Reports for Community Benefit
Community Engagement Guide for Social Sector Organizations
Successful social change requires nonprofits and government agencies to connect with individuals experiencing a variety of social challenges (i.e., unemployment, addiction, homelessness, justice-involvement, and significant behavioral and physical health challenges). But the desired outcomes can only be achieved if the communities we serve know that our programs exist, believe they are designed for them, and recognize that these programs are tailored to their unique needs. As funding sources become scarcer due to the impacts of COVID-19 and the needs are increasing; organizations need to have reliable systems of community engagement in place to create real and lasting changes in the community.
Over the past decade, Measurement Resources Company has helped mission-driven organizations achieve better outcomes by strengthening their community engagement initiatives. Based on what has worked across a variety of difficult-to-reach populations, we’ve developed several best practices that have become a framework for conducting this important work. By putting these six strategies into practice, your organization will be more effective and the communities you serve will benefit even more as a result.
The Impact of COVID-19 on Women-Owned Businesses
Prior to the coronavirus pandemic (COVID-19), there were more than 306,000 women-owned businesses generating approximately $29 billion in revenues and contributing $9.5 billion in payroll annually, and creating 330,000 jobs in Ohio. To better understand the needs and impact of COVID-19 for this sector of Ohio’s economy, women business owners (WBOs) were invited to complete a survey sponsored by NAWBO Columbus and conducted by Measurement Resources Company during the first two weeks of May 2020. The purpose of the survey was to understand the impacts and the current needs of women-owned business as a result of COVID-19. The following report highlights the survey findings, which is representative of 78 WBOs.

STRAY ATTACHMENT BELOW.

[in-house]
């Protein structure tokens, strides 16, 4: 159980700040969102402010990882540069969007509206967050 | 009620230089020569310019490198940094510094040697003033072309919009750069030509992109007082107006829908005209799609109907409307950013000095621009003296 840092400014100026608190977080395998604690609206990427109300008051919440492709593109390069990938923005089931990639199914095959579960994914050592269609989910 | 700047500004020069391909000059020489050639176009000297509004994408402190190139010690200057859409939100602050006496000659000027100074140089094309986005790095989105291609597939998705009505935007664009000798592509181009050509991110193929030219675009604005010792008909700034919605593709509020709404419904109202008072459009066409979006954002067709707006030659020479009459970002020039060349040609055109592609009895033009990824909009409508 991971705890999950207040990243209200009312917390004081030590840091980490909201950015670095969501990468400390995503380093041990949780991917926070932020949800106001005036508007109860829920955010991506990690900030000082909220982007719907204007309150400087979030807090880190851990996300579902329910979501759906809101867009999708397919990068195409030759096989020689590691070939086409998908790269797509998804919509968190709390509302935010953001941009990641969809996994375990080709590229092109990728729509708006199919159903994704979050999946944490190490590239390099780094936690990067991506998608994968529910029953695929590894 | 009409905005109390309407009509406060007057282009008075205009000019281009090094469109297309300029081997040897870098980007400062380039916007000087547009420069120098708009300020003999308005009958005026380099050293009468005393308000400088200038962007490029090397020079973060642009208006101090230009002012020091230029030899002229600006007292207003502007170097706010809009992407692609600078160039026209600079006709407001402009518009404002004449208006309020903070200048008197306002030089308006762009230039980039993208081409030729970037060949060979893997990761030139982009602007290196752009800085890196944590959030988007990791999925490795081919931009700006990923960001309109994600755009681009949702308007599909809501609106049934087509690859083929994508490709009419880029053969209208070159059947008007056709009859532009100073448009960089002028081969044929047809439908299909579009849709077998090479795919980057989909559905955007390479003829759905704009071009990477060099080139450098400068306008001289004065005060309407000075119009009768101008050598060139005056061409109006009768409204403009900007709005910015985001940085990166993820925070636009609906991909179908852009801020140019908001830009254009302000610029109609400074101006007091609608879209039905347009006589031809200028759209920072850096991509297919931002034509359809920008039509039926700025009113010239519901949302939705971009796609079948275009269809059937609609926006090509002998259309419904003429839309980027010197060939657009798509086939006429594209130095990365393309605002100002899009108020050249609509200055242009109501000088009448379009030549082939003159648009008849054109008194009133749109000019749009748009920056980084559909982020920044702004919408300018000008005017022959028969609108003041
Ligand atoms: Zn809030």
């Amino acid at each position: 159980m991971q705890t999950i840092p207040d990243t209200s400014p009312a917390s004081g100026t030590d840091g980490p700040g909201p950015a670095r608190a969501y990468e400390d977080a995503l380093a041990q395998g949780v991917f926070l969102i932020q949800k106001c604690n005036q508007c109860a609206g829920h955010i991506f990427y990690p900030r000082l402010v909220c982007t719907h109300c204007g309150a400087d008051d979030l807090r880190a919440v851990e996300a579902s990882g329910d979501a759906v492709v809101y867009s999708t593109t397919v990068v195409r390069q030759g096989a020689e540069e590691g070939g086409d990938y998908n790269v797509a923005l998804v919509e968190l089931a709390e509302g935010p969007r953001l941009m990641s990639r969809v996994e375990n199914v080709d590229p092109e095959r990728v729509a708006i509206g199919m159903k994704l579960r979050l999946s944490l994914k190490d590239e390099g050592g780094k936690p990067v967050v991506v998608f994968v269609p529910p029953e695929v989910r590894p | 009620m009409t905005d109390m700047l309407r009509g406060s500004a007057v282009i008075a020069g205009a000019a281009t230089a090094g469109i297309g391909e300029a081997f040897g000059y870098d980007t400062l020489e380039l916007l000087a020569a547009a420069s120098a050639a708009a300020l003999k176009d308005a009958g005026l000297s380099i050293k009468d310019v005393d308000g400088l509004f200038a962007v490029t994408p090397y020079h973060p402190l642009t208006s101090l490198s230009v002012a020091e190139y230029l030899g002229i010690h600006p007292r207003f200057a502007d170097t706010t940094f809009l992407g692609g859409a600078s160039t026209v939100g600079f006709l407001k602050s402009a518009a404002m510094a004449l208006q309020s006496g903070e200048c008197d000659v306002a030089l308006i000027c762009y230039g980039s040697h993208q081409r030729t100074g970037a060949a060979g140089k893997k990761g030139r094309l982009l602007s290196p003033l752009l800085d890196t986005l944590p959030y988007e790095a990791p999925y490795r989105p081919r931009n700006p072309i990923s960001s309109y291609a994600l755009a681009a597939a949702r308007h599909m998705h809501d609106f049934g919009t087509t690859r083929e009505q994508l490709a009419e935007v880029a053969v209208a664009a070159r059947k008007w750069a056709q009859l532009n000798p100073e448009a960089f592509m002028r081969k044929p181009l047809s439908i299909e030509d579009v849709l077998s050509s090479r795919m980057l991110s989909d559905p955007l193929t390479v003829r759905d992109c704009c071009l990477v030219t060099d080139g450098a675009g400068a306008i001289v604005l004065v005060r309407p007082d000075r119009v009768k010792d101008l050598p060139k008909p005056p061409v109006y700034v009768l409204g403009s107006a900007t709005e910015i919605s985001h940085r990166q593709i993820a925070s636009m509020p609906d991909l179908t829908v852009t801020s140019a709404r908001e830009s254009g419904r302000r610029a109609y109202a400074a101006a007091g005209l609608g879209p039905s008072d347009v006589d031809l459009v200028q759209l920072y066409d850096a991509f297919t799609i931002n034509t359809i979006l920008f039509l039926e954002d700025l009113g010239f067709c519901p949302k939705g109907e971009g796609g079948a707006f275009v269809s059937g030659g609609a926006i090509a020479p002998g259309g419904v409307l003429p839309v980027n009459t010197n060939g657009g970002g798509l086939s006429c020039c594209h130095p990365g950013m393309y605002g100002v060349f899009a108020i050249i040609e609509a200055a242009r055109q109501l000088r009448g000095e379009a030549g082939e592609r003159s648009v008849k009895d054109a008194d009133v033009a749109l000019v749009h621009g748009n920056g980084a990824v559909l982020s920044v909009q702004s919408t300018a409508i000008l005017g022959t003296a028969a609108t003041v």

Equitable Housing in Central Ohio: Redefining Affordability for All
With a projected growth of one million more residents in Central Ohio by 2050, affordable housing is a hot topic. In an effort to ensure an equity and gender lens to the affordable housing issue in Central Ohio, Measurement Resources synthesized its research conducted for several of Central Ohio’s nonprofit organizations to ensure the realities and voices of this region’s residents most impacted by the lack of affordable housing are brought to light. What follows are a few highlights from this study; the full report is available for download.
What is affordable housing?
Typically, affordable housing refers to a family spending less than 30% of their post-tax income on housing. The Department of Housing and Urban Development indicates that families paying more than 30% are considered “cost burdened, and may have difficulty affording necessities such as food, clothing, transportation, and medical care.” Therefore, each family, depending on their income, has a different level of affordable rent or mortgage.
How Significant is the Affordable Housing Problem?
In order to afford average rental and mortgage expenses, households need to earn at least $34,074 and $48,063 a year, respectively. Throughout Central Ohio, approximately 213,000 households, or 30% of all households are estimated to be in need of affordable housing, as their annual income is less than this threshold.
Which Communities Demonstrate the Greatest Need for More Affordable Housing?